A Republican candidate for Missouri brags on his campaign website that he majored in Economics in college. Whoops, did he say "Economics?" He meant Home Economics. Totally the same thing, right?
Plastics kingpin Dave Spence told one Missouri newspaper that he was sorry for the confusion and that he'd change the misleading language on his website so that it more accurately reflects his actual course of study.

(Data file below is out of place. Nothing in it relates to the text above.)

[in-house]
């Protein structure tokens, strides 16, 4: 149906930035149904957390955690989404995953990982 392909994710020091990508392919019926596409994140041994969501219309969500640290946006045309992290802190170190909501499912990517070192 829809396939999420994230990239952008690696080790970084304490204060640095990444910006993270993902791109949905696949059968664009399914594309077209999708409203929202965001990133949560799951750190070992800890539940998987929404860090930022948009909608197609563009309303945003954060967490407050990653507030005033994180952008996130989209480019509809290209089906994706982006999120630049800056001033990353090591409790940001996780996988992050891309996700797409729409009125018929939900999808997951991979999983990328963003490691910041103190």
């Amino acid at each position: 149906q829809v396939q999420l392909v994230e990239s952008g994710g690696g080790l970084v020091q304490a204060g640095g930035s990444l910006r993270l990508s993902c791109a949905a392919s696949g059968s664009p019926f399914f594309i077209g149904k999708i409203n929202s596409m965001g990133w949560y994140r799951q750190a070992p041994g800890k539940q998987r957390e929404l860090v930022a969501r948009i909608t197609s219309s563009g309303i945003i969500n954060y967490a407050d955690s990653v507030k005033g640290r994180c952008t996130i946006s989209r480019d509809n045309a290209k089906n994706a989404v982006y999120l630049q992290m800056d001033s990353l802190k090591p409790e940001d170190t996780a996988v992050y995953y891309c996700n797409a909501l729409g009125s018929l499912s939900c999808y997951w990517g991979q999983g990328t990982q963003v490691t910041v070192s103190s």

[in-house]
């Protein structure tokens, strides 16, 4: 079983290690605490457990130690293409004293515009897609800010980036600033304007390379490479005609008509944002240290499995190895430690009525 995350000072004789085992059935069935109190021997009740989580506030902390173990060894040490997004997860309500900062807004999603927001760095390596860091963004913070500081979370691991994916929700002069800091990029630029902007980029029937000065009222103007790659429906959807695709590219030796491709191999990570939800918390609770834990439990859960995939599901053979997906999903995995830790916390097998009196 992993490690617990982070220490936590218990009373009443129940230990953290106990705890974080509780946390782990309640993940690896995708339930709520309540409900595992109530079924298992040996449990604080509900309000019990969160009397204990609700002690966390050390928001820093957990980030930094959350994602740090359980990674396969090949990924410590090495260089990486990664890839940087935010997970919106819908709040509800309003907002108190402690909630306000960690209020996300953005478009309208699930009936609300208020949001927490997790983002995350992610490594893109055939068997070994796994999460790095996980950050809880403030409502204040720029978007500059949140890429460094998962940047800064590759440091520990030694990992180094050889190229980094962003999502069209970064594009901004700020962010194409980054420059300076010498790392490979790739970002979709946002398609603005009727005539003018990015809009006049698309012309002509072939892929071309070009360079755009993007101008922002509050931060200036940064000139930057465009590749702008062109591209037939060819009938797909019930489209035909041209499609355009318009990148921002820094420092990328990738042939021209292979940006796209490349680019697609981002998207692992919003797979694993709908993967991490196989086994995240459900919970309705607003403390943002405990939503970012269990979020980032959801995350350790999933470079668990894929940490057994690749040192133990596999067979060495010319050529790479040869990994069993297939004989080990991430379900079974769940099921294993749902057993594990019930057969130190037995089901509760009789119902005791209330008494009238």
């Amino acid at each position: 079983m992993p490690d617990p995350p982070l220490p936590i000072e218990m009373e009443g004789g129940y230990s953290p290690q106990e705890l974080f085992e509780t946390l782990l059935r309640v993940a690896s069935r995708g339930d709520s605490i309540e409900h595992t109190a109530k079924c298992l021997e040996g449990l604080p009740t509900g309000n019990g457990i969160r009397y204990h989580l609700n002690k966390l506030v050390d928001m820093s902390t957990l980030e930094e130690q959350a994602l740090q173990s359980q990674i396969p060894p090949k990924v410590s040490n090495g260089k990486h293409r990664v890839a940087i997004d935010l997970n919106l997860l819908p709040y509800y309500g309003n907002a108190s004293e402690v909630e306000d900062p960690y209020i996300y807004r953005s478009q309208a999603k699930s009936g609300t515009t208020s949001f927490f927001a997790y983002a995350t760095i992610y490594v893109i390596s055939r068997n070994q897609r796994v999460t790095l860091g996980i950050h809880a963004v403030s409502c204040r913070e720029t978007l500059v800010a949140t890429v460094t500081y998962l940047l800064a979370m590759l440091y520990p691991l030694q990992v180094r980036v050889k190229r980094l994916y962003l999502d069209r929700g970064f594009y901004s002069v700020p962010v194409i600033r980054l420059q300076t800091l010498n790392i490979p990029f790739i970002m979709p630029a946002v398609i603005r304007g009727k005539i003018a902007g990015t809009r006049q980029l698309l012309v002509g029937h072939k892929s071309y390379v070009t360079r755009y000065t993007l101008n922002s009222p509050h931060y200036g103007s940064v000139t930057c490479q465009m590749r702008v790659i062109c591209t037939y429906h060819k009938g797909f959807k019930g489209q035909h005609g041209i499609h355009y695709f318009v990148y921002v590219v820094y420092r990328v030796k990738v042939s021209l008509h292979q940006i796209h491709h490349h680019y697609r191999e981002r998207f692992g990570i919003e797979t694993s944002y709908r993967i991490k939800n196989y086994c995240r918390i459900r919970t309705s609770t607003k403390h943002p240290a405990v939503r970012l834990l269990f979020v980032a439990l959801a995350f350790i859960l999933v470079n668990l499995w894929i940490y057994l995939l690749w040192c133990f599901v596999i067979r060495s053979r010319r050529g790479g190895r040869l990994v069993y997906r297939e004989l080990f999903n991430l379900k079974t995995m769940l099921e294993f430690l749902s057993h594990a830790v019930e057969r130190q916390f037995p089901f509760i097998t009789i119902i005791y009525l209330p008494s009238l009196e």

As a former member of the Future Homemakers of America (not joking), I take umbrage at the assertion that Home Economics doesn't teach students valuable skills. Media freakouts over the lack of ability of young adults to successfully operate as grown ups is a reflection of a dearth of grown uppery skills one might learn in Home Economics (or Family and Consumer Sciences Education). But I would also like to whip up a homemade, from-scratch Hardy Harr Harr at Spence's implicit acknowledgment that knowing about such things as "housing and interior design" and "food science, dietics, and nutrition" isn't as impressive on a resume for a gubernatorial candidate as knowledge of governor-type stuff like taxes. Or political science. Or money economics.